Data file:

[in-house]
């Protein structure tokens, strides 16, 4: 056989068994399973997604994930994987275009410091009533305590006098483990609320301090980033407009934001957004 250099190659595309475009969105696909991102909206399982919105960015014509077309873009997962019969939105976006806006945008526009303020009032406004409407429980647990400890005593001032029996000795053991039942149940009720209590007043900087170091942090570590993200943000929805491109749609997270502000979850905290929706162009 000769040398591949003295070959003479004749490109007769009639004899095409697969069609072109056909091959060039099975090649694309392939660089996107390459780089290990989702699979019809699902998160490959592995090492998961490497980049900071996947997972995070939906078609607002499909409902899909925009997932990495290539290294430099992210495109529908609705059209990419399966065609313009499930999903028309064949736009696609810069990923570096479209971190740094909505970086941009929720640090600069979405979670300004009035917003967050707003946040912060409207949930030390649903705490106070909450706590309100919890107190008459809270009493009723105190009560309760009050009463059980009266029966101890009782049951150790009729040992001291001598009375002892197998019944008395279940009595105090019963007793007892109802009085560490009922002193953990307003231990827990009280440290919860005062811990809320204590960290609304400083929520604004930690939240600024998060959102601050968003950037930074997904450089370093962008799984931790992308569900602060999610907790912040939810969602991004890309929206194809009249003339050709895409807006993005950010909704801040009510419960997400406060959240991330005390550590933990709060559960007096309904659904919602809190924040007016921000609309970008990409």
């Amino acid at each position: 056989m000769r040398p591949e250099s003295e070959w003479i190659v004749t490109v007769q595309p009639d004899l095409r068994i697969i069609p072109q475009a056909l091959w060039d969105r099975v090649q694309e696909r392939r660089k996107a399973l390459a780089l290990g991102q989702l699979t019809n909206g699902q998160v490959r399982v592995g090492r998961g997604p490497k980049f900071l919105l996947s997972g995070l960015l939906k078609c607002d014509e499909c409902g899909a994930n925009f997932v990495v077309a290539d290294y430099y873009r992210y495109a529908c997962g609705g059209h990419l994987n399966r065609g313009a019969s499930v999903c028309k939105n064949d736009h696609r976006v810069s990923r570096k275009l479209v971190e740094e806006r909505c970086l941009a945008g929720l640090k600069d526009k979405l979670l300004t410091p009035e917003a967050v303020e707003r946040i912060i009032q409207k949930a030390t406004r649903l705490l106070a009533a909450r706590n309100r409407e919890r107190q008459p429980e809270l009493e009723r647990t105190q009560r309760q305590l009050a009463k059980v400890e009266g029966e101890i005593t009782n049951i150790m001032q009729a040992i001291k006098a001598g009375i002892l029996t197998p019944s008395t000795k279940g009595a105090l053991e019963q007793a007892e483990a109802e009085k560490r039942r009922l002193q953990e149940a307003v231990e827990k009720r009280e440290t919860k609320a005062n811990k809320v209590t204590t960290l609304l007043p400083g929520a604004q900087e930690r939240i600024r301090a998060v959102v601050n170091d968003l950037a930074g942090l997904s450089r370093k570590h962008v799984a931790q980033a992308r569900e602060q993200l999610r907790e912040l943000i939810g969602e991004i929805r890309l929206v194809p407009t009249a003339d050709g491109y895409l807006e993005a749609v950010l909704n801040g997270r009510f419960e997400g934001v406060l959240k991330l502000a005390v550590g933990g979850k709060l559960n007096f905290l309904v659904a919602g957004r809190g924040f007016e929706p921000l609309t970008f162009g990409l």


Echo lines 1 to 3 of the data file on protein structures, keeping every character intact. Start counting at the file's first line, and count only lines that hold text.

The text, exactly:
[in-house]
């Protein structure tokens, strides 16, 4: 056989068994399973997604994930994987275009410091009533305590006098483990609320301090980033407009934001957004 250099190659595309475009969105696909991102909206399982919105960015014509077309873009997962019969939105976006806006945008526009303020009032406004409407429980647990400890005593001032029996000795053991039942149940009720209590007043900087170091942090570590993200943000929805491109749609997270502000979850905290929706162009 000769040398591949003295070959003479004749490109007769009639004899095409697969069609072109056909091959060039099975090649694309392939660089996107390459780089290990989702699979019809699902998160490959592995090492998961490497980049900071996947997972995070939906078609607002499909409902899909925009997932990495290539290294430099992210495109529908609705059209990419399966065609313009499930999903028309064949736009696609810069990923570096479209971190740094909505970086941009929720640090600069979405979670300004009035917003967050707003946040912060409207949930030390649903705490106070909450706590309100919890107190008459809270009493009723105190009560309760009050009463059980009266029966101890009782049951150790009729040992001291001598009375002892197998019944008395279940009595105090019963007793007892109802009085560490009922002193953990307003231990827990009280440290919860005062811990809320204590960290609304400083929520604004930690939240600024998060959102601050968003950037930074997904450089370093962008799984931790992308569900602060999610907790912040939810969602991004890309929206194809009249003339050709895409807006993005950010909704801040009510419960997400406060959240991330005390550590933990709060559960007096309904659904919602809190924040007016921000609309970008990409």
């Amino acid at each position: 056989m000769r040398p591949e250099s003295e070959w003479i190659v004749t490109v007769q595309p009639d004899l095409r068994i697969i069609p072109q475009a056909l091959w060039d969105r099975v090649q694309e696909r392939r660089k996107a399973l390459a780089l290990g991102q989702l699979t019809n909206g699902q998160v490959r399982v592995g090492r998961g997604p490497k980049f900071l919105l996947s997972g995070l960015l939906k078609c607002d014509e499909c409902g899909a994930n925009f997932v990495v077309a290539d290294y430099y873009r992210y495109a529908c997962g609705g059209h990419l994987n399966r065609g313009a019969s499930v999903c028309k939105n064949d736009h696609r976006v810069s990923r570096k275009l479209v971190e740094e806006r909505c970086l941009a945008g929720l640090k600069d526009k979405l979670l300004t410091p009035e917003a967050v303020e707003r946040i912060i009032q409207k949930a030390t406004r649903l705490l106070a009533a909450r706590n309100r409407e919890r107190q008459p429980e809270l009493e009723r647990t105190q009560r309760q305590l009050a009463k059980v400890e009266g029966e101890i005593t009782n049951i150790m001032q009729a040992i001291k006098a001598g009375i002892l029996t197998p019944s008395t000795k279940g009595a105090l053991e019963q007793a007892e483990a109802e009085k560490r039942r009922l002193q953990e149940a307003v231990e827990k009720r009280e440290t919860k609320a005062n811990k809320v209590t204590t960290l609304l007043p400083g929520a604004q900087e930690r939240i600024r301090a998060v959102v601050n170091d968003l950037a930074g942090l997904s450089r370093k570590h962008v799984a931790q980033a992308r569900e602060q993200l999610r907790e912040l943000i939810g969602e991004i929805r890309l929206v194809p407009t009249a003339d050709g491109y895409l807006e993005a749609v950010l909704n801040g997270r009510f419960e997400g934001v406060l959240k991330l502000a005390v550590g933990g979850k709060l559960n007096f905290l309904v659904a919602g957004r809190g924040f007016e929706p921000l609309t970008f162009g990409l």